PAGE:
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Showing posts from January 17, 2021

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Resuming Pace: I Shall Not Be Pursuing a Second Bachelor's Degree

On May the 5th, 2021, I used a strong position deciding my pursuit of a second Bachelor’s degree: my choice was the University of Maryland Global Campus (UMGC, link ), but I decided to resume my Master’s program, by itself.  Let me explain with Scripture: the Gospel of Jesus Christ According to Matthew, specifically. In ancient times, records of a man called Jesus the Christ were written. Among these records was a Gospel, According to Matthew, of Jesus Christ. According to legend, Jesus Christ stated, “Blessed are the meek: for they shall inherit the earth (KJV, Matthew 5:5, link ).” Jesus the Christ was saying those who are submissive shall inherit the earth rather than those who are brash.  In my attempt at starting a second Bachelor’s program, I eventually realized I had been too pushy: I wanted the May 19th start date, and I wanted the admission process expedited, I wanted ease of access between majors, I wanted advantages to the application process because of what UMGC (I was gra

Spectre and Meltdown Explained, and a Proposed Counter Against Them

On January 15, 2018, 2:58 AM PST, Josh Fruhlinger wrote Spectre and Meltdown explained: What they are, how they work, what’s at risk . As threats, regarding these two risks, Spectre and Meltdown, Fruhlinger wrote, “In the first days of 2018, published research revealed that nearly ever computer chip manufactured in the last 20 years contains fundamental security flaws, with specific variations on those flaws being dubbed Spectre and Meltdown ” (Fruhlinger, Jan 15, 2018). Fruhlinger was stating this: despite the best known efforts Electrical Engineers and Computer Scientists exercised, computer chip technology dated 1998 AD - 2018 AD has experienced an error, design flaws, that led to known defects, Spectre and Meltdown, and these are potentially great failures.  Side-channel technology requires high grade technical research, and this can be because Spectre and Meltdown exist, so a layman would not have known it, 22 years ago. According to Josh Fruhlinger, speculative execution and cac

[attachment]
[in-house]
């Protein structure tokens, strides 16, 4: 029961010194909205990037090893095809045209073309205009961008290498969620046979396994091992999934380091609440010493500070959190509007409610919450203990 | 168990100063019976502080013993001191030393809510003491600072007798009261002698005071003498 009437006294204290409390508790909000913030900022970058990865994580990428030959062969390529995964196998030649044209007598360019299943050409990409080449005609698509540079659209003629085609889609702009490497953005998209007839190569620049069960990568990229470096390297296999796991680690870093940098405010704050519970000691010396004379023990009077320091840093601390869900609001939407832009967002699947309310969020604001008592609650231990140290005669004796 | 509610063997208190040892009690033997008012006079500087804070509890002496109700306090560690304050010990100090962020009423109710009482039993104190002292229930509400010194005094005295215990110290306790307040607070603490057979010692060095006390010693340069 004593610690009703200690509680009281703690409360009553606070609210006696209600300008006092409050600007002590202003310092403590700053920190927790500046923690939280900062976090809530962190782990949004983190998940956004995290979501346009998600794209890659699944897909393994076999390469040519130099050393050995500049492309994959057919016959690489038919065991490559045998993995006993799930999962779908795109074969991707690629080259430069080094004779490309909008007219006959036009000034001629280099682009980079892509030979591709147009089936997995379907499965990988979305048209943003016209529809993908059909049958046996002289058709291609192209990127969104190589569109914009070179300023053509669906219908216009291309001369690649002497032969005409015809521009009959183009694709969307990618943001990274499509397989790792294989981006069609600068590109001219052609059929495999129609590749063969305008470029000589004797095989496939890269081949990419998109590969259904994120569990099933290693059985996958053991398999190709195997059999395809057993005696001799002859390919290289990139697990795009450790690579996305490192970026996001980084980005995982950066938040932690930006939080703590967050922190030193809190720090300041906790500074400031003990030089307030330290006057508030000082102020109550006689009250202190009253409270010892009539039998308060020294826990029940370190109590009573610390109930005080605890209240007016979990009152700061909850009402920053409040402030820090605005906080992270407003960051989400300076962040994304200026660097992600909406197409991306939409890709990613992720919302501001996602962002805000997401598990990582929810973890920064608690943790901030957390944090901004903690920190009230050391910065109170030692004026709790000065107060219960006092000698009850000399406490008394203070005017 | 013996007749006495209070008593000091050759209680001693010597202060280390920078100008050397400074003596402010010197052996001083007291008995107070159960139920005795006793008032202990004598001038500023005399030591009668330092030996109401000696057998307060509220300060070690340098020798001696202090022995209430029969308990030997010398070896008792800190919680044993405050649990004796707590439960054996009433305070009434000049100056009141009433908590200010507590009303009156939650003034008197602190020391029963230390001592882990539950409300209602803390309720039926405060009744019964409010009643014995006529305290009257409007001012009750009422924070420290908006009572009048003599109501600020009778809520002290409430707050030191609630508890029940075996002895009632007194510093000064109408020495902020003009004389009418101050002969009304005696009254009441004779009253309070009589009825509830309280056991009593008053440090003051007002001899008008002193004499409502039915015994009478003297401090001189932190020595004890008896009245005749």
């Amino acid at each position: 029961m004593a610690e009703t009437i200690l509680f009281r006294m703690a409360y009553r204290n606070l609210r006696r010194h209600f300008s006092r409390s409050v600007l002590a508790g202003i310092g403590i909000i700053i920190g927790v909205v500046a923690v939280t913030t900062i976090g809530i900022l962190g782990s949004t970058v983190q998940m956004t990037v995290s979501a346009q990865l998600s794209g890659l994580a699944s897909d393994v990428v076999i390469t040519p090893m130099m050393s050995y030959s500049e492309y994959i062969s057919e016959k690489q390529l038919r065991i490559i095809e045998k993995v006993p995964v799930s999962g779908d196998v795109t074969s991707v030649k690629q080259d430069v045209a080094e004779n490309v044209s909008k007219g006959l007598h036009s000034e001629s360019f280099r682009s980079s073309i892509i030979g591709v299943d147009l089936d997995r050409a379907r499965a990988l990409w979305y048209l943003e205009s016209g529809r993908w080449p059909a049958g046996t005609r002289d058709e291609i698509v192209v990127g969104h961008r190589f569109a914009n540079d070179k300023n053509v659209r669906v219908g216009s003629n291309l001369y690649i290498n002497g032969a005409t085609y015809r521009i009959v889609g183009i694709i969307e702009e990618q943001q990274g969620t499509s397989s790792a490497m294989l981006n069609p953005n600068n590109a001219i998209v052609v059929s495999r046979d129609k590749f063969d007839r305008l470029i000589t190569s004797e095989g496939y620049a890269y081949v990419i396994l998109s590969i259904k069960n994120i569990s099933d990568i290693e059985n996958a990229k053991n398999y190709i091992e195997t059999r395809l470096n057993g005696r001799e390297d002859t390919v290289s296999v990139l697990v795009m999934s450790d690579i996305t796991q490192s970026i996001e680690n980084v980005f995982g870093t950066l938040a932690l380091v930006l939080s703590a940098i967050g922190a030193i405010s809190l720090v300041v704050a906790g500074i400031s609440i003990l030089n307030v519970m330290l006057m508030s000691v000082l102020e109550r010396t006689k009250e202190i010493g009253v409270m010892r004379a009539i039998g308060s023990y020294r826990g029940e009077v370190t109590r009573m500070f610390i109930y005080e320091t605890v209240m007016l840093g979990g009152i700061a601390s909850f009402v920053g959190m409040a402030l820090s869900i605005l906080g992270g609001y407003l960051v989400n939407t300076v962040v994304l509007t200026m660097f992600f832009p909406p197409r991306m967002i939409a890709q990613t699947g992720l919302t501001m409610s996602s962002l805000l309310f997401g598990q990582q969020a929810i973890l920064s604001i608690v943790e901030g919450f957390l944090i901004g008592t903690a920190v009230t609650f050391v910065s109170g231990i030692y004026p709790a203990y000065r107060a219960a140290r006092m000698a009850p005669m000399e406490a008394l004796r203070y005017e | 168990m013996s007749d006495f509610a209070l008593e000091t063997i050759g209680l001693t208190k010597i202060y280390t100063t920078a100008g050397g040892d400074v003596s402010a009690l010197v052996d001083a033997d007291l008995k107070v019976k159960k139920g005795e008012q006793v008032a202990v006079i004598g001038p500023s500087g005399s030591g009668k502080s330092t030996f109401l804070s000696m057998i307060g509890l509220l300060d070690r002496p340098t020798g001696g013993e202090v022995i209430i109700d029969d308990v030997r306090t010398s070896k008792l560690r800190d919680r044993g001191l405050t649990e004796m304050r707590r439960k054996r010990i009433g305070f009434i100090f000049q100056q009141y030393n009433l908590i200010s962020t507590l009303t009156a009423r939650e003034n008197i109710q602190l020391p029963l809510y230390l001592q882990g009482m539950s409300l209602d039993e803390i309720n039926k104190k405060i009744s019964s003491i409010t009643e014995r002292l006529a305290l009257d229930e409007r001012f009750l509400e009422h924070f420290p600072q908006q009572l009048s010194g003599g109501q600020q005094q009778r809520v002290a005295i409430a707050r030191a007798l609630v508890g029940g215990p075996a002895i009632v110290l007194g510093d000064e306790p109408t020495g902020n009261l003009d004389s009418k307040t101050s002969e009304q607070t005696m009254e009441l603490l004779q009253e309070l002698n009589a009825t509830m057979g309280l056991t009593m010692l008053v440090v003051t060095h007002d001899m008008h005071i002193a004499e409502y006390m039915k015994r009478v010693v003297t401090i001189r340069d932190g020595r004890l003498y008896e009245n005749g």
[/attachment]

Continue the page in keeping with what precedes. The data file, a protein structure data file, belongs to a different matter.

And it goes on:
RISC vs. CISC Architectures: Which one is better?

On January 8, 2018, Scott Thornton wrote RISC vs. CISC Architectures: Which one is better? Thornton stated, “RISC-based machines execute one instruction per clock cycle. CISC machines can have special instructions as well as instructions that take more than one cycle to execute” (Thornton, 2018). Thornton was saying this: between RISC and CISC architectures, the notable difference is instruction timing minus instruction breadth. In contemporary application, the RISC use case is more common because the instruction per-clock-cycle system is a software testing solution. The proof RISC is a software testing solution is software deregulation: Newcastle University School of Computing’s Brian Randall shared insights. Randall wrote, “It was perhaps only when, in 1969, IBM “unbundled” its software by pricing it separately from its hardware that software became a commodity; and a recognisable software industry, and the notion of package software started to come into existence” (Randall, May 201

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